The island of Ireland wants to move on from the past – if Brexiteers will let it

When I was 10, I crossed the border on a school trip. It was traumatic. 

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As news broke about an alleged agreement between the British and Irish governments on a “regulatory alignment” post Brexit, my relatives across the pond took to WhatsApp. “The devil is in the detail”, “It isn’t even signed off” and “The DUP will never agree to that”. Indeed, East Antrim Democratic Unionist Party MP, Sammy Wilson, wasted no time dismissing reports, if true, as “unacceptable”. The people of Northern Ireland will take little comfort from words alone.

When I was 10, I went on a school trip, from my home in Dublin, to the north. At the checkpoint, combat-clad soldiers pointed guns at us from concrete towers, defaced by graffiti reading, “Brits out, Peace in”. After hours of waiting, two British soldiers got on the bus wielding rifles. My friend, Bridie, was so traumatised she wet herself.

That was my first impression of British people. My resentment persisted for years, until I discovered that the kindest person on earth was British and married him. We now have an Anglo-Irish child who will have to be split down the middle at immigration control, post Brexit.

Stories of horrors over the border formed the soundtrack to my childhood. Then, my father got work as a labourer in Belfast. Every day, after the Angelus bells tolled at six o'clock, my mother would switch the radio off. Friends were told not to telephone so that the line was kept free “in case of emergency”.

We saw the repercussions of the violence in the Republic. A family in my neighbourhood had fled their home in Belfast after they were shot at in the street. Their crime? A Protestant and Catholic marriage that spawned “half breeds”. We gathered around these “Belfast boys”, as they revealed the scars, physical and psychological, from their “brawls in the bog side”.

The Good Friday Agreement changed everything on the island of Ireland. The removal of blockades heralded peace and economic progress on both sides of the border. Reinstating barriers between communities now would be a divisive, retrograde step and will open wounds that have taken a generation to heal.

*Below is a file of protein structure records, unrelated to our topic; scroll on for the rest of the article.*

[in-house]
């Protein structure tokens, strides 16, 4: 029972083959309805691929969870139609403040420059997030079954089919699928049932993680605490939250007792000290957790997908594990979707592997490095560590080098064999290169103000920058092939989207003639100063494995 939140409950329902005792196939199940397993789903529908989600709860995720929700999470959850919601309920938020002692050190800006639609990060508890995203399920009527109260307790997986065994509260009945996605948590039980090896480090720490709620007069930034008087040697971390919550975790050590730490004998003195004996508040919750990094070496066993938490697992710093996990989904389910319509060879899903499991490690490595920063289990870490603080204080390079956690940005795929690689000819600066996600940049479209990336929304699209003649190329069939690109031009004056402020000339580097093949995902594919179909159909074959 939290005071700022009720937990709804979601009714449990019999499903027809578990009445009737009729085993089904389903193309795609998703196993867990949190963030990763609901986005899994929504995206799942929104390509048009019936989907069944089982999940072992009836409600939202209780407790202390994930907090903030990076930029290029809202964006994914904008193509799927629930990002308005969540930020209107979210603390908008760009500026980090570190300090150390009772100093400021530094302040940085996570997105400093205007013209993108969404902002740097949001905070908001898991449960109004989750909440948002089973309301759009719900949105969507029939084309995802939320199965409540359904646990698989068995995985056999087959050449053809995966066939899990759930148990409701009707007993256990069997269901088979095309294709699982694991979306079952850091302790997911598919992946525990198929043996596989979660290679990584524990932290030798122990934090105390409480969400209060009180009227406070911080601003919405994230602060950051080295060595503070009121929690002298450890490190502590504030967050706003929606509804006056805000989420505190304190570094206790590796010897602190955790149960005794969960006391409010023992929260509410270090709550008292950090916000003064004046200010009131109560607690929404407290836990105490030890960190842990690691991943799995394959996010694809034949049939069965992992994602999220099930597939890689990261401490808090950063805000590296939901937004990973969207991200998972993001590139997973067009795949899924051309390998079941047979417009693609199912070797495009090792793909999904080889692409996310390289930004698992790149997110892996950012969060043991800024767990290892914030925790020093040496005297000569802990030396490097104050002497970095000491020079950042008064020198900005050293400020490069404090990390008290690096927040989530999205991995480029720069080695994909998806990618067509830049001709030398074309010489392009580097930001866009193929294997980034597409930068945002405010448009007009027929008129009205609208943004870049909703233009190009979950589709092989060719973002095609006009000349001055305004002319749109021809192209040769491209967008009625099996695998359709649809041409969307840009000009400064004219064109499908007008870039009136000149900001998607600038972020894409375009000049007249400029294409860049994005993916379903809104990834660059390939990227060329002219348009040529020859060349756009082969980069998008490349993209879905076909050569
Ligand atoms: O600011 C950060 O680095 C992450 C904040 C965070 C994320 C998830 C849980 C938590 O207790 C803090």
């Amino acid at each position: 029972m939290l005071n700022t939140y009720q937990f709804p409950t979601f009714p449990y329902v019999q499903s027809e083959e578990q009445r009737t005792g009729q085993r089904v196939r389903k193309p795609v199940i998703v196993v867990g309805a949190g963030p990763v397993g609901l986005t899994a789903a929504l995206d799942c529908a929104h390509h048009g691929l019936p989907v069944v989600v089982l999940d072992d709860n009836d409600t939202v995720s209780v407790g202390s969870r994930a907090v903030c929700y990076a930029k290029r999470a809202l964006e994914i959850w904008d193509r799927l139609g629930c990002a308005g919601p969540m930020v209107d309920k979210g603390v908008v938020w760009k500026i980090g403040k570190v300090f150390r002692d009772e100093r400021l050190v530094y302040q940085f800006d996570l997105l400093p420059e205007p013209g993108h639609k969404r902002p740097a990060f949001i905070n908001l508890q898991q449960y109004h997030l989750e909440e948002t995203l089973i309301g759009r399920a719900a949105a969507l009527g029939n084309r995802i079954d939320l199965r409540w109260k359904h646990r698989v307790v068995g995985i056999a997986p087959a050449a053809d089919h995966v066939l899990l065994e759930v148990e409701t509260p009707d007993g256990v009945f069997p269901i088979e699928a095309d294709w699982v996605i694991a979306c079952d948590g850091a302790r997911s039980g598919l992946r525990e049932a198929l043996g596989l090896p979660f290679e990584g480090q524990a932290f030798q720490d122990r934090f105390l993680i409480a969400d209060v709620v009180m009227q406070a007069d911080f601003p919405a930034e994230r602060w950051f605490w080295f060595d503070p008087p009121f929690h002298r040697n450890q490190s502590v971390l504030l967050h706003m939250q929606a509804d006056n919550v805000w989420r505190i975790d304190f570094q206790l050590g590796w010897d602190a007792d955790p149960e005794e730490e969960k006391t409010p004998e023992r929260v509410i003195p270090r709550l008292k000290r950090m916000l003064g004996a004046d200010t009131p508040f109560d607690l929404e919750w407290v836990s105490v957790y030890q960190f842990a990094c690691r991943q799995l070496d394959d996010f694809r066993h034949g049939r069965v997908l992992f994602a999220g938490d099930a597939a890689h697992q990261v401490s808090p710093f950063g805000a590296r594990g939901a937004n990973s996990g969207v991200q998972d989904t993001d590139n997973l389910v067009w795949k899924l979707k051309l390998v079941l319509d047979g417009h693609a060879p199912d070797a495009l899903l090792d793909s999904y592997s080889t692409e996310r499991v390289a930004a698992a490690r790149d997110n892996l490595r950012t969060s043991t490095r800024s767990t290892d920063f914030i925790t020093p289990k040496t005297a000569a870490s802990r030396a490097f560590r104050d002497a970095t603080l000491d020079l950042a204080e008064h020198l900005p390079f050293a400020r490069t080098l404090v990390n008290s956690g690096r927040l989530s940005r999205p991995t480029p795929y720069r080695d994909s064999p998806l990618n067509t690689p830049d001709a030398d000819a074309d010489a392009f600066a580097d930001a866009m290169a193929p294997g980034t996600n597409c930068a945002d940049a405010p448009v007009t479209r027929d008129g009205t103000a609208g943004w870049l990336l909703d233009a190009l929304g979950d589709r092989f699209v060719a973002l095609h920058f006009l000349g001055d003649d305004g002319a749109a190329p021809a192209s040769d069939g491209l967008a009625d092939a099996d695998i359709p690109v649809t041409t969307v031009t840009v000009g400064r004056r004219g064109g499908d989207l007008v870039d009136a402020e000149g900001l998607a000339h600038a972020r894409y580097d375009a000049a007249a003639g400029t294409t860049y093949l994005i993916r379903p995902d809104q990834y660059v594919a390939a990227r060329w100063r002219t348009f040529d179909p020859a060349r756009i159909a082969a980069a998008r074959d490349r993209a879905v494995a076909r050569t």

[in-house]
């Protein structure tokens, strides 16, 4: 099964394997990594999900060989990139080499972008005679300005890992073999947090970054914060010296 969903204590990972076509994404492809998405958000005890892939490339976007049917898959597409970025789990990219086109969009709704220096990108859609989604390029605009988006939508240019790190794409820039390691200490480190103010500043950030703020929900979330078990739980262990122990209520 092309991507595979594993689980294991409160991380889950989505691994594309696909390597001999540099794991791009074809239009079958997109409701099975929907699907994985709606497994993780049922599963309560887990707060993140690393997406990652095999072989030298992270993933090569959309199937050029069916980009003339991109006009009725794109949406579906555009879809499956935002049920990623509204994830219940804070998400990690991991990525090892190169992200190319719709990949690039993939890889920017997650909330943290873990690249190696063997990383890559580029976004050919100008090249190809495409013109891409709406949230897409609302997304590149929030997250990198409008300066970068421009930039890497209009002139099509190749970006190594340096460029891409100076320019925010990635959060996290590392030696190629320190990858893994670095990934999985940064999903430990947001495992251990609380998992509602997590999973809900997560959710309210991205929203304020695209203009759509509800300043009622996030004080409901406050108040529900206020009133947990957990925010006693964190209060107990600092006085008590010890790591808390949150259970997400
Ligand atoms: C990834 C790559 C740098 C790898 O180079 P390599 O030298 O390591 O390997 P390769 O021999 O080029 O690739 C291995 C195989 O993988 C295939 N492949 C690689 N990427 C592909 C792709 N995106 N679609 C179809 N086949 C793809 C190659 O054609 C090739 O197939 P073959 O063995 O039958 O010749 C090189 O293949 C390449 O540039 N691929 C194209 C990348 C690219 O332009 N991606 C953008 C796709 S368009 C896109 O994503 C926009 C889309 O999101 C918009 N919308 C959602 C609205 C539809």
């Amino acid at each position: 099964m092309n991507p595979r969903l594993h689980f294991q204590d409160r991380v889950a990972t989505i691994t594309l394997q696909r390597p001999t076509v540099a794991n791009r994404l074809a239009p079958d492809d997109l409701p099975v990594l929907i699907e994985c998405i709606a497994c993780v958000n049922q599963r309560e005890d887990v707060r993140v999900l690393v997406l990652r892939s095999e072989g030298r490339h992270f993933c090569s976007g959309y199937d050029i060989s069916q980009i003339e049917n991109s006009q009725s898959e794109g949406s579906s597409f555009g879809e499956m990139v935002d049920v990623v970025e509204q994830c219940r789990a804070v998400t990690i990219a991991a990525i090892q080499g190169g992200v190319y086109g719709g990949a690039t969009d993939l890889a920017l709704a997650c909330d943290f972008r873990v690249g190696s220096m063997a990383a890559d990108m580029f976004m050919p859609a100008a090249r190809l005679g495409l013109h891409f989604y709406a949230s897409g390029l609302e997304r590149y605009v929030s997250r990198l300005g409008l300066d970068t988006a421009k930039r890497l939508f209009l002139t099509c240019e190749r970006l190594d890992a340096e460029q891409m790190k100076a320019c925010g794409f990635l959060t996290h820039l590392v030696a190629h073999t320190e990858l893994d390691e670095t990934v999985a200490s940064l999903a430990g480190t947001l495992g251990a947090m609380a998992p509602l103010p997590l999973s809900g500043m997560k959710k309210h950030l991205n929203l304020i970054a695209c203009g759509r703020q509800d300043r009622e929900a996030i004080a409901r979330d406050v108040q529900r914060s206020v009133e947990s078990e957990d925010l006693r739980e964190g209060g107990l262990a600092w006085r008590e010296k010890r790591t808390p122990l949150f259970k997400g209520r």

It has long been understood that moving forward with the Brexit negotiations is contingent on coming up with practical solutions to Northern Ireland’s border. Yet none have been forthcoming. When Irish MEP, Mairead McGuinness, recently asked a Tory Brexiteer, Owen Paterson, how a hard border could be avoided unless Northern Ireland remained in the single market, he replied, “they [British people] voted to leave the single market”. That’s codswallop. The British people were not consulted on leaving the single market or the customs union.

Yet it has also been clear that if Northern Ireland leaves the single market, a hard border would be almost inevitable, despite the fact that 25 per cent  of raw milk produced there goes south of the border to be processed. Northern Ireland already has some of the highest levels of unemployment and poverty in the UK. It can ill afford to lose €3.5bn in EU subsidies up to 2020.

Fearful of the return to “the Troubles” that a hard border might well bring, I took my child to visit Northern Ireland recently. Protestant and Catholic children played together on the beach. Talking to fellow parents, there was a sense of impending doom.

Whereas in the past, we were divided along sectarian lines, now we seemed united in our shared European identity. One Belfast mother, a Protestant, told me she voted to remain in the EU and was angry that Theresa May is ignoring the will of the Northern Irish people, when 56 per cent voted to remain. She, like numerous Protestants in Northern Ireland, had applied for an Irish passport in order to retain her EU status.

The Tories have entirely misjudged the extent to which that shared European identity underpins the peace process. By riding rough shod over the rigorous impartiality required by the Good Friday Agreement, the UK government is gambling with peace in the province. Although the Good Friday Agreement allows for a unity referendum, until Brexit, there was no appetite for one.

The spectre of violence floats, like a restless ghost, over the island of Ireland. It will take more than vague promises of “regulatory alignment” to put it to rest. 

Tess Finch-Lees is a journalist and broadcaster.